The purchasing power of German consumers is growing slowly but constantly and will continue like this in the near future. However, this growth is stronger in regions at the periphery of cities than in the cities themselves. Another positive fact is that purchasing power in the new federal states has become almost identical to that of the old federal states in. Among the top five of those places with the strongest purchasing power are the southern administrative districts of Bavaria and Hesse as well as the city of Munich. These are the main findings of the latest GfK study on purchasing power in Germany.
According to the study, the total figure for German net income earned will amount to 1.488 billion Euros in 2007. This also includes unemployment benefits, child allowances, pensions and other benefits from the state. Thus, each German citizen has on average 18.055 Euros annually at his or her disposal.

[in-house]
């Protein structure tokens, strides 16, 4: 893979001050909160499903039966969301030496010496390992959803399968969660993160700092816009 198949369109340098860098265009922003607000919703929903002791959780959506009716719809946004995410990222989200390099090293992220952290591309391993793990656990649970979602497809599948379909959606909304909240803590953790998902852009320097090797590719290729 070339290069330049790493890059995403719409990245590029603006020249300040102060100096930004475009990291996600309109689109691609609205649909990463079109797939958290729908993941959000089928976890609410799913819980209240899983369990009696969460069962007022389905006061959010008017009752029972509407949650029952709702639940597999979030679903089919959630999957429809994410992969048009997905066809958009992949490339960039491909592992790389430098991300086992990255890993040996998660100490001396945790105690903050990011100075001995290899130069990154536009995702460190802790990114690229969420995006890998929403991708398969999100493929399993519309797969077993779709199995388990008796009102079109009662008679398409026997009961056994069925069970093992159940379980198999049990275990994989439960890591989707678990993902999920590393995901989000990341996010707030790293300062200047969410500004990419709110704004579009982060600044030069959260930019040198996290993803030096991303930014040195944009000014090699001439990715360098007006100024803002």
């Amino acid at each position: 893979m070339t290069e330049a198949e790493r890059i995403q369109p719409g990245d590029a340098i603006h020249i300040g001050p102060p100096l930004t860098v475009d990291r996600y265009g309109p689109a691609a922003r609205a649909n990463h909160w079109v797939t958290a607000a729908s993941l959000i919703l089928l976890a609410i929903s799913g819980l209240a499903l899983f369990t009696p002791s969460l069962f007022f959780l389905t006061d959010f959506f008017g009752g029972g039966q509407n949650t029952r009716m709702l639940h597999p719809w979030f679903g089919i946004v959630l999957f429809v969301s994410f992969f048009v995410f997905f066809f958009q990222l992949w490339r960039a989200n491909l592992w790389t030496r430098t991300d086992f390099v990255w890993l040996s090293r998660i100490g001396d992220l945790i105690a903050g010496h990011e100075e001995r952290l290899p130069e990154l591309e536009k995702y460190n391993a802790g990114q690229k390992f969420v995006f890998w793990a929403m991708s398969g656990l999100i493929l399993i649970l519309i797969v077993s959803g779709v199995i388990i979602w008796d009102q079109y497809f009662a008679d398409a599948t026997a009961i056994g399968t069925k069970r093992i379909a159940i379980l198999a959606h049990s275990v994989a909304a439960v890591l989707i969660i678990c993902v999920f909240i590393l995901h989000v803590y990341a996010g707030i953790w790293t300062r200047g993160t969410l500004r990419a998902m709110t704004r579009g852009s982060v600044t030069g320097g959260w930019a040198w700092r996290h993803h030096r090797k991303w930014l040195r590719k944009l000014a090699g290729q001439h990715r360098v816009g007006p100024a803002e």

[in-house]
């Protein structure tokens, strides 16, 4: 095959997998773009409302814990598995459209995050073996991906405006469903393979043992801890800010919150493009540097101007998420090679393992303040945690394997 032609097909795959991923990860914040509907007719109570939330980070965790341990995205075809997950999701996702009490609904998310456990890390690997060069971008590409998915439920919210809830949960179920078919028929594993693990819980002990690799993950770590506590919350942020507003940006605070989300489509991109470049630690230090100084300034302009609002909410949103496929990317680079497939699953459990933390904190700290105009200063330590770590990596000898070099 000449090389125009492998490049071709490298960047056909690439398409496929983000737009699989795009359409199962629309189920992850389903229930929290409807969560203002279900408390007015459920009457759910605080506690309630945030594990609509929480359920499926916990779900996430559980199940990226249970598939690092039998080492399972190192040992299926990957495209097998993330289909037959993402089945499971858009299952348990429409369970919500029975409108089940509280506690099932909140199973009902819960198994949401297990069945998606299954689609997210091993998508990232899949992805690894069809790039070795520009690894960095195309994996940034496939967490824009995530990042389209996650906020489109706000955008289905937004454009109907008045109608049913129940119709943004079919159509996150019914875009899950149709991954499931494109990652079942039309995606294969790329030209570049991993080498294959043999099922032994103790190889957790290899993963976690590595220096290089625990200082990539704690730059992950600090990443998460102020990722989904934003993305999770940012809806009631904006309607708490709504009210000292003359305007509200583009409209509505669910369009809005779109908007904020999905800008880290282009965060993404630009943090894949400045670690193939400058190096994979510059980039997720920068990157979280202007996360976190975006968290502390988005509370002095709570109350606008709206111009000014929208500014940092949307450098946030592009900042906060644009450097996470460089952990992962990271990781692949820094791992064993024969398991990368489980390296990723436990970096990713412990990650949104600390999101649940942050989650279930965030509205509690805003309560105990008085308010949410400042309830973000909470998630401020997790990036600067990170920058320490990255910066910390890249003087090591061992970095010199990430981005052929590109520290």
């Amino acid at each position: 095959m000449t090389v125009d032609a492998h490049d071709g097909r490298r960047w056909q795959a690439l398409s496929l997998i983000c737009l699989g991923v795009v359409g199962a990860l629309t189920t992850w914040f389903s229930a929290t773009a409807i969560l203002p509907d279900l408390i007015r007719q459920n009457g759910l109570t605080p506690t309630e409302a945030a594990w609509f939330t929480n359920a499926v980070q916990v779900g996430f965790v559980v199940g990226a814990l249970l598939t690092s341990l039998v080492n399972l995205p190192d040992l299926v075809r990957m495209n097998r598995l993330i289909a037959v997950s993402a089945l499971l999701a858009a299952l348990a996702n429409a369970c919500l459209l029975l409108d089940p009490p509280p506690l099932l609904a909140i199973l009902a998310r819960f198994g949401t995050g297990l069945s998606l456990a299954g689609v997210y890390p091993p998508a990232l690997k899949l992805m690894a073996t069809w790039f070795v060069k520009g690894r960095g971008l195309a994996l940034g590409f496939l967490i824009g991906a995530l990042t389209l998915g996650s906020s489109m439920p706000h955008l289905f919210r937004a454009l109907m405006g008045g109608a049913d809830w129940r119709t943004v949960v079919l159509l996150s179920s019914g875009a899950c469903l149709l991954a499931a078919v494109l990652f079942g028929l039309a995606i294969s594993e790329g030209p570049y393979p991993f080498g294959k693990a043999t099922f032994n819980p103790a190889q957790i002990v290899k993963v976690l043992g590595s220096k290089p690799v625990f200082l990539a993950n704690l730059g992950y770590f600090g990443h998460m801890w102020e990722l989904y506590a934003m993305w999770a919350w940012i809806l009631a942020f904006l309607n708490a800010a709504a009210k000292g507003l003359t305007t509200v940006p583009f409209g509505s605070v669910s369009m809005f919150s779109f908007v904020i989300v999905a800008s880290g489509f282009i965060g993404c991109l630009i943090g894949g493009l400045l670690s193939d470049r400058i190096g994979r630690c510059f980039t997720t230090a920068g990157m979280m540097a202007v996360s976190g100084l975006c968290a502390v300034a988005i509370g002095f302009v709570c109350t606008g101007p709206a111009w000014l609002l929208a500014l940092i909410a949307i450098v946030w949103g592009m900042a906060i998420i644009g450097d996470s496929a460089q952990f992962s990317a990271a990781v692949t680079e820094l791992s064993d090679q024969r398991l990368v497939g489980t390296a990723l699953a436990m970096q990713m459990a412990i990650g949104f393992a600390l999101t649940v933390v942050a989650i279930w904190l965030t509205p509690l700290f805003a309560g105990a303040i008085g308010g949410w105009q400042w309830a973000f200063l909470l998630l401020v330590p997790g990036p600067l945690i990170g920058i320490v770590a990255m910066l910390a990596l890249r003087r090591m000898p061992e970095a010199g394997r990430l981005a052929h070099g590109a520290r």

With an annual average per capita purchasing power of 26.120 Euros the community of Starnberg in the south of Munich is the richest in Germany followed by the administrative districts of Hochtaunus and Main-Taunus in Hesse as well as the Munich region where the growth in purchasing power has been particularly strong recently.
As far as the new federal states are concerned, their purchasing power is without exception below that of the German average, but there is an upward trend and the new states have been gaining ground as compared to last year. The sole regions where purchasing power has slightly declined over the last year are Berlin and Potsdam. Particularly positive is the development of purchasing power in some regions of Mecklenburg-Vorpommern where it has constantly increased due to political measures taken.